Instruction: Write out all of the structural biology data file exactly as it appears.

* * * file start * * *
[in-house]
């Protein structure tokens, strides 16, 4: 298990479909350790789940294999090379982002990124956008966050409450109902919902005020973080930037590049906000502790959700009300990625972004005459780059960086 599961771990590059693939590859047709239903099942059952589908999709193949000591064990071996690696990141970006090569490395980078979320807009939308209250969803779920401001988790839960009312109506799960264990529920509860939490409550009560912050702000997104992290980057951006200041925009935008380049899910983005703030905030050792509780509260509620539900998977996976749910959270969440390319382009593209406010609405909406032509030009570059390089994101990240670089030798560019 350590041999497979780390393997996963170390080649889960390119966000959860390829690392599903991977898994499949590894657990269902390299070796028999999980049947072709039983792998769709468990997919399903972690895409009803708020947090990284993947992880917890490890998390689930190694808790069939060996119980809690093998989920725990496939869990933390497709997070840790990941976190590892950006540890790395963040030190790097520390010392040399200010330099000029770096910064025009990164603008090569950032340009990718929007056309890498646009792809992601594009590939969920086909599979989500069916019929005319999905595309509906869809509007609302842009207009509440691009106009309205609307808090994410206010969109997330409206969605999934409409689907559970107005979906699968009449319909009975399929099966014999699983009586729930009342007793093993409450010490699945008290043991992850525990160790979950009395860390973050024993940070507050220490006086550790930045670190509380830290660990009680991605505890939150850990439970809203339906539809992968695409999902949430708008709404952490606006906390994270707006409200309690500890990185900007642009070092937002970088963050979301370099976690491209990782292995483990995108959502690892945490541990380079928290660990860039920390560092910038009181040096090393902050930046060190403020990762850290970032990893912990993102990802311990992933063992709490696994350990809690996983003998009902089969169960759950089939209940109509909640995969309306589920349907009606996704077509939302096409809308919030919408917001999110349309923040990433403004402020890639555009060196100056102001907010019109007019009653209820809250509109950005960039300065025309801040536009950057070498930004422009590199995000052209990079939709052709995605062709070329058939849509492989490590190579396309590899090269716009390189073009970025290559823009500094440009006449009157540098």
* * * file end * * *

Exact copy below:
[in-house]
């Protein structure tokens, strides 16, 4: 298990479909350790789940294999090379982002990124956008966050409450109902919902005020973080930037590049906000502790959700009300990625972004005459780059960086 599961771990590059693939590859047709239903099942059952589908999709193949000591064990071996690696990141970006090569490395980078979320807009939308209250969803779920401001988790839960009312109506799960264990529920509860939490409550009560912050702000997104992290980057951006200041925009935008380049899910983005703030905030050792509780509260509620539900998977996976749910959270969440390319382009593209406010609405909406032509030009570059390089994101990240670089030798560019 350590041999497979780390393997996963170390080649889960390119966000959860390829690392599903991977898994499949590894657990269902390299070796028999999980049947072709039983792998769709468990997919399903972690895409009803708020947090990284993947992880917890490890998390689930190694808790069939060996119980809690093998989920725990496939869990933390497709997070840790990941976190590892950006540890790395963040030190790097520390010392040399200010330099000029770096910064025009990164603008090569950032340009990718929007056309890498646009792809992601594009590939969920086909599979989500069916019929005319999905595309509906869809509007609302842009207009509440691009106009309205609307808090994410206010969109997330409206969605999934409409689907559970107005979906699968009449319909009975399929099966014999699983009586729930009342007793093993409450010490699945008290043991992850525990160790979950009395860390973050024993940070507050220490006086550790930045670190509380830290660990009680991605505890939150850990439970809203339906539809992968695409999902949430708008709404952490606006906390994270707006409200309690500890990185900007642009070092937002970088963050979301370099976690491209990782292995483990995108959502690892945490541990380079928290660990860039920390560092910038009181040096090393902050930046060190403020990762850290970032990893912990993102990802311990992933063992709490696994350990809690996983003998009902089969169960759950089939209940109509909640995969309306589920349907009606996704077509939302096409809308919030919408917001999110349309923040990433403004402020890639555009060196100056102001907010019109007019009653209820809250509109950005960039300065025309801040536009950057070498930004422009590199995000052209990079939709052709995605062709070329058939849509492989490590190579396309590899090269716009390189073009970025290559823009500094440009006449009157540098």